Minnesota finance officials are projecting a second consecutive budget surplus. The new economic forecast released Wednesday shows a $323 million cushion for the current two-year budget cycle.
It comes just a few months after Minnesota Management and Budget Commissioner Jim Schowalter announced an unexpected budget surplus of $876 million.
That was the first surplus in four years, and state law required the money be used to restore the state's depleted cash-flow account and budget reserves. The trend of reduced state spending and better-than-expected revenue collections has continued since December, but Schowalter said the 1 percent improvement in the forecast is also spoken for under state law.
"That anticipated $323 million balance does not stick around long. It immediately goes to replenish the state's budget reserve and then starts to repay some of the school shifts for our K-12 institutions," he said.
Those delayed payments to schools helped DFL Gov. Mark Dayton and Republican legislative leaders erase a $5 billion deficit and end a government shutdown last summer. They also tapped other one-time money as part of the fix. That's why another modest surplus has not yet put state finances back on solid ground for the long term.
Schowalter said the new forecast projects a $1.1 billion deficit by fiscal year 2014. That's a little better than the $1.3 billion projected in the last forecast, but he said it still presents big challenges.
"We were able to balance this year's budget, if you'll recall, with sizeable one-time resources from the tobacco bonds, from the school shift. Those aren't there in 2014-15, but the obligations and the continued programming is," said Schowalter. "So as a result, we have a structural balance that we're going to have to resolve."
The February forecast traditionally sets the tone for the rest of the legislative session. Gov. Dayton, who praised the forecast as further proof of the state's economic recovery, said he would unveil a supplemental budget proposal next week. Dayton didn't offer details, but stressed that any new spending this session must come with strict fiscal discipline.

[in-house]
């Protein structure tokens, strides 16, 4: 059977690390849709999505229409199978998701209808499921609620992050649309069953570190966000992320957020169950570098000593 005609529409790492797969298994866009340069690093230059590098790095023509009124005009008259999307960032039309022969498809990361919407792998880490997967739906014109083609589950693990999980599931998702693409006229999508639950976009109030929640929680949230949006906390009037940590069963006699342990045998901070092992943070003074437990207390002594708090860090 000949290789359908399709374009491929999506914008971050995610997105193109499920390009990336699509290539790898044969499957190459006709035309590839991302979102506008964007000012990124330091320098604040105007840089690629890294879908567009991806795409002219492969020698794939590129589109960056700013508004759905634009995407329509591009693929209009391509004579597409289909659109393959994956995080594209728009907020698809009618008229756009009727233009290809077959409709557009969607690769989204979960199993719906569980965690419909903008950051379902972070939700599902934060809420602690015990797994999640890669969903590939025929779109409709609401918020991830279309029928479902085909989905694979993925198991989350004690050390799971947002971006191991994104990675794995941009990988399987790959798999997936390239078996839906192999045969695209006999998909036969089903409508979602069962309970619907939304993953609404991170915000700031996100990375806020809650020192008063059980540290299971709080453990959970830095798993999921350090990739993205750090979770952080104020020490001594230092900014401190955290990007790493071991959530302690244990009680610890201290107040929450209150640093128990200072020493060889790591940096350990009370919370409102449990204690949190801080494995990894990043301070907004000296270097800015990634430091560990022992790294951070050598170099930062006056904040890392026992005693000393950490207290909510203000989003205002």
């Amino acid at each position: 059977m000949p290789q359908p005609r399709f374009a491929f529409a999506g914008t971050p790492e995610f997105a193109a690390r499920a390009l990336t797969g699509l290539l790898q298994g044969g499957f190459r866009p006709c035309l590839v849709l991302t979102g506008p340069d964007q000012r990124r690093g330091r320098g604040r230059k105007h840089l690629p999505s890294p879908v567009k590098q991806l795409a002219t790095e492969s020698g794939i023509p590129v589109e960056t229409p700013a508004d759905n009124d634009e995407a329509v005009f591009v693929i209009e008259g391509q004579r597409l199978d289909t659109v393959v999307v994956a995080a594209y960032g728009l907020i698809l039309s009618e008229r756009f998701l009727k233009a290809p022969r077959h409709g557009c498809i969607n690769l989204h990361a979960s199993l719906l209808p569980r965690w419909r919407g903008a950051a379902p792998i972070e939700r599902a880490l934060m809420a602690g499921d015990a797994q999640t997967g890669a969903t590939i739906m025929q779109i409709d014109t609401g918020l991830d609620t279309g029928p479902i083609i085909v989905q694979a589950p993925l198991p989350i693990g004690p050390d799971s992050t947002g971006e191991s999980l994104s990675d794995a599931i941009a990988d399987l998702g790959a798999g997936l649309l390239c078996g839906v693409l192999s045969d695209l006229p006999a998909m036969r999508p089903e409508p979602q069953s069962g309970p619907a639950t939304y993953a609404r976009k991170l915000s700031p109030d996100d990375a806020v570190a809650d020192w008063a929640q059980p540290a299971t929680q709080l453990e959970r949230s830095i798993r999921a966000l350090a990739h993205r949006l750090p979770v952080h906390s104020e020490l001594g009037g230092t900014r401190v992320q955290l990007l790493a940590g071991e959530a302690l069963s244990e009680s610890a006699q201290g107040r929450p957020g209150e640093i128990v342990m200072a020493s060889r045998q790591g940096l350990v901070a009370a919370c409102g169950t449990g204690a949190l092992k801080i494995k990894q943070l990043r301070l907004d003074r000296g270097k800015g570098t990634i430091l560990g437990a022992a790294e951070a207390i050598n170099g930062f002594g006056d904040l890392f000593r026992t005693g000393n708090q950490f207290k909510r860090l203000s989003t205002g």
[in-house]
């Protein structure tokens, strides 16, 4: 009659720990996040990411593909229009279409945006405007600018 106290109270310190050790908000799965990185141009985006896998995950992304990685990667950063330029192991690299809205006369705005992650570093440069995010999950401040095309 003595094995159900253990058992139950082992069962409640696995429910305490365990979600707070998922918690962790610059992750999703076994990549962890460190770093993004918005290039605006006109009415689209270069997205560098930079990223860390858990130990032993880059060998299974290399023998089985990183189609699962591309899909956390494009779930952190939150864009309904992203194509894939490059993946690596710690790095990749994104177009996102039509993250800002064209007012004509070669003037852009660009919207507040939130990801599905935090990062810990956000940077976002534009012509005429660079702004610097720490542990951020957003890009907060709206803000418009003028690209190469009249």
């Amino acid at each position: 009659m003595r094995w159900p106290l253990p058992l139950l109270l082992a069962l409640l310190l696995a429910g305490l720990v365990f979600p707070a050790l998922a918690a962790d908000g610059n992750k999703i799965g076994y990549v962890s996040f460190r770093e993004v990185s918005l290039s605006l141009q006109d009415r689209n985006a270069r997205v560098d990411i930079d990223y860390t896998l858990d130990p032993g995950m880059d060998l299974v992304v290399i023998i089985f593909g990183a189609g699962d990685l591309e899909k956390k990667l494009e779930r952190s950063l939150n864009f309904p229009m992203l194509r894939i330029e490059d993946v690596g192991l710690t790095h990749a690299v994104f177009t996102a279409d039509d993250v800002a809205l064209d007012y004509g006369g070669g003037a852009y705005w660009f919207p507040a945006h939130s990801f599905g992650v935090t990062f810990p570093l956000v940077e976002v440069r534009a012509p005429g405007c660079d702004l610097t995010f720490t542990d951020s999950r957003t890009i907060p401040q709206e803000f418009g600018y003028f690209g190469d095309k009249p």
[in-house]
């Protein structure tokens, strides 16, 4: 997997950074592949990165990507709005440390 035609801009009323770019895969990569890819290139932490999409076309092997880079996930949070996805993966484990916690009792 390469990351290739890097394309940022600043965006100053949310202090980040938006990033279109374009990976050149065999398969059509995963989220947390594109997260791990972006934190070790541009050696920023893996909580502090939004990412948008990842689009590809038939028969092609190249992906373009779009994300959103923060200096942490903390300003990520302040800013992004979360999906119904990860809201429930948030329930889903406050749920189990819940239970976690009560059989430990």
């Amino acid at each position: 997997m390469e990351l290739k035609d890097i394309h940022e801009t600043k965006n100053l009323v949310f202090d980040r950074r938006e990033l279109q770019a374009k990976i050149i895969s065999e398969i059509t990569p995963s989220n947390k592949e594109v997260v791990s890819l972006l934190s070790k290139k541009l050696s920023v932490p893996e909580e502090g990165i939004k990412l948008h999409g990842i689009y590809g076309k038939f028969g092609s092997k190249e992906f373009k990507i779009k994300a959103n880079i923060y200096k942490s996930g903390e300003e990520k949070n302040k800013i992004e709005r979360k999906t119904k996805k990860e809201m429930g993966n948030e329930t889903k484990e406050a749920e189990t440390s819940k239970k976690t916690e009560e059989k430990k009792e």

"So I will hold myself and will hold the Legislature to the principle that any additional spending in this session, or any additional tax reduction in this session, has to be fully offset in this biennium and the next biennium," he said.
Dayton said his unsuccessful attempt last year to raise income taxes on the wealthiest Minnesotans would have resulted in a larger surplus now and no projected deficit in 2014. He said he'll put that plan back on the table next session.
Not surprisingly, the Republican leaders who fought against that tax increase see things differently. They acknowledged the improving state economy, but Senate GOP Majority Leader Dave Senjem of Rochester said the surplus is also the result of their good fiscal management.
"We worked very, very hard during the course of last session to set us on this course," said Senjem. "The course has been established. The plan is working. It's reflected in these numbers here, and we're excited. We're proud. We're happy. Things are moving in the right direction for Minnesota."
Republican House Speaker Kurt Zellers said he, too, likes the budget course state government is now on, and he insisted his members aren't looking to spend any new money this session. Zellers said average Minnesotans should also be proud of the surplus they helped create.
"This is hardworking Minnesotans producing more income, more revenue for the state of Minnesota," said Zellers. "We thank them for that, and we'll continue to do our job to manage our fiscal house in a way that produces even bigger surpluses."
Zellers said he still wants to cut some business regulations this session. He also wants to pass some policy measures aimed at improving public schools.
A modest bonding bill is also likely, but beyond that Zellers said there isn't a lot of work left to do this session. He's pushing for an adjournment by mid-April, and said he's not interested in waiting around for a Vikings stadium bill.